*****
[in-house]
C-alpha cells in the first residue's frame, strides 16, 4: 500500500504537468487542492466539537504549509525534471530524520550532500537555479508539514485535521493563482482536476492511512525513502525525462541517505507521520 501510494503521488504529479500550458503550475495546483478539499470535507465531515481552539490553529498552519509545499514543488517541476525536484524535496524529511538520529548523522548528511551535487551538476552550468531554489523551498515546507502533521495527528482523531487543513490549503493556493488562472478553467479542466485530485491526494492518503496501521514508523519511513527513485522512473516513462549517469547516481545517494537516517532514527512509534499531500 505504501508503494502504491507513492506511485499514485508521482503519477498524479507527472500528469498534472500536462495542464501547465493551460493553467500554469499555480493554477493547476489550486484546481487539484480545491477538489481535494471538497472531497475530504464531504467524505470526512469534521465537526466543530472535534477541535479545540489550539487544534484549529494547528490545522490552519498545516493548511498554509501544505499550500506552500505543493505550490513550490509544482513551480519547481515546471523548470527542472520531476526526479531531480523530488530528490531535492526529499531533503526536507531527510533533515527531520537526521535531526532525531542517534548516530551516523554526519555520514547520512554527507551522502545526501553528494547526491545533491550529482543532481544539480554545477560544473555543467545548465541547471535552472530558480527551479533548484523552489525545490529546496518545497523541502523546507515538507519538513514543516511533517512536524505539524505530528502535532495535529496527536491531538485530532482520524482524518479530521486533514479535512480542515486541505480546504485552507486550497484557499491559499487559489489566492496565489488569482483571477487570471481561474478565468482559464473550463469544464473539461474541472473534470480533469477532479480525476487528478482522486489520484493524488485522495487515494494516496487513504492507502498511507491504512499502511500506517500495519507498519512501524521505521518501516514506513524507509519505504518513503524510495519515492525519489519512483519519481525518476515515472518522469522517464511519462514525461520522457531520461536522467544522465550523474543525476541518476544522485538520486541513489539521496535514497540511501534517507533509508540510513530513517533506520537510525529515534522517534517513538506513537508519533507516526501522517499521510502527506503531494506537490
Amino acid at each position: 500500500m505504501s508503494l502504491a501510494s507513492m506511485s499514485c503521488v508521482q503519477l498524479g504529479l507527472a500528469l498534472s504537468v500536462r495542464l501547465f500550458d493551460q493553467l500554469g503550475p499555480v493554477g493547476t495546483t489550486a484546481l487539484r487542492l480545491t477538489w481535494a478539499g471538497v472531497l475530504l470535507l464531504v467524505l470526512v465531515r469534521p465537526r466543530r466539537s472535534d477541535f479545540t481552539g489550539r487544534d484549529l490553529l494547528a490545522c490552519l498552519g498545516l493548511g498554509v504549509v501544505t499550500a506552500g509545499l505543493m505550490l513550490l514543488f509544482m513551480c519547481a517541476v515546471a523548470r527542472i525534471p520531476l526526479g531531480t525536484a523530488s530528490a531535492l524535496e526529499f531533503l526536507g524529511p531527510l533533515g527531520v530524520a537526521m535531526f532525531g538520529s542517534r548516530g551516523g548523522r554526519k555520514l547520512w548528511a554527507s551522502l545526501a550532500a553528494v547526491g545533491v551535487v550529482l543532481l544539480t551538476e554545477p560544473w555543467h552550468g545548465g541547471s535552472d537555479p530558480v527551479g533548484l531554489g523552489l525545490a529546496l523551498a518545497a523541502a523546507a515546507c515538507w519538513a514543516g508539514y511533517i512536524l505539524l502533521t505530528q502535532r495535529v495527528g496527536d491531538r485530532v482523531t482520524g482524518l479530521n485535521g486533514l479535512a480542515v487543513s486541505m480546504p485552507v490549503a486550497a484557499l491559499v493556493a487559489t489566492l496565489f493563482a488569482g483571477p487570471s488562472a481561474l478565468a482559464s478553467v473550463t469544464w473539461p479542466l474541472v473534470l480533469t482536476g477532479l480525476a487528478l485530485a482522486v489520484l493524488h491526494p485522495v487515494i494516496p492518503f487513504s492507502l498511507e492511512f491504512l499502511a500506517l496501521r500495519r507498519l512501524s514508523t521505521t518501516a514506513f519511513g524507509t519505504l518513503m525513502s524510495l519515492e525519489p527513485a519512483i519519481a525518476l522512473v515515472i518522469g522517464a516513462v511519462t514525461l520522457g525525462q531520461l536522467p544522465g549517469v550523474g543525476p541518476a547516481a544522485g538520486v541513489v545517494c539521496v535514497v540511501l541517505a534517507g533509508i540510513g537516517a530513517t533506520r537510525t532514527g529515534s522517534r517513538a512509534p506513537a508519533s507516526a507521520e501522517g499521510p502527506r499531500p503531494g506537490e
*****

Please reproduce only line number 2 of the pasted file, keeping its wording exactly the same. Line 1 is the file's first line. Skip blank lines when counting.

C-alpha cells in the first residue's frame, strides 16, 4: 500500500504537468487542492466539537504549509525534471530524520550532500537555479508539514485535521493563482482536476492511512525513502525525462541517505507521520 501510494503521488504529479500550458503550475495546483478539499470535507465531515481552539490553529498552519509545499514543488517541476525536484524535496524529511538520529548523522548528511551535487551538476552550468531554489523551498515546507502533521495527528482523531487543513490549503493556493488562472478553467479542466485530485491526494492518503496501521514508523519511513527513485522512473516513462549517469547516481545517494537516517532514527512509534499531500 505504501508503494502504491507513492506511485499514485508521482503519477498524479507527472500528469498534472500536462495542464501547465493551460493553467500554469499555480493554477493547476489550486484546481487539484480545491477538489481535494471538497472531497475530504464531504467524505470526512469534521465537526466543530472535534477541535479545540489550539487544534484549529494547528490545522490552519498545516493548511498554509501544505499550500506552500505543493505550490513550490509544482513551480519547481515546471523548470527542472520531476526526479531531480523530488530528490531535492526529499531533503526536507531527510533533515527531520537526521535531526532525531542517534548516530551516523554526519555520514547520512554527507551522502545526501553528494547526491545533491550529482543532481544539480554545477560544473555543467545548465541547471535552472530558480527551479533548484523552489525545490529546496518545497523541502523546507515538507519538513514543516511533517512536524505539524505530528502535532495535529496527536491531538485530532482520524482524518479530521486533514479535512480542515486541505480546504485552507486550497484557499491559499487559489489566492496565489488569482483571477487570471481561474478565468482559464473550463469544464473539461474541472473534470480533469477532479480525476487528478482522486489520484493524488485522495487515494494516496487513504492507502498511507491504512499502511500506517500495519507498519512501524521505521518501516514506513524507509519505504518513503524510495519515492525519489519512483519519481525518476515515472518522469522517464511519462514525461520522457531520461536522467544522465550523474543525476541518476544522485538520486541513489539521496535514497540511501534517507533509508540510513530513517533506520537510525529515534522517534517513538506513537508519533507516526501522517499521510502527506503531494506537490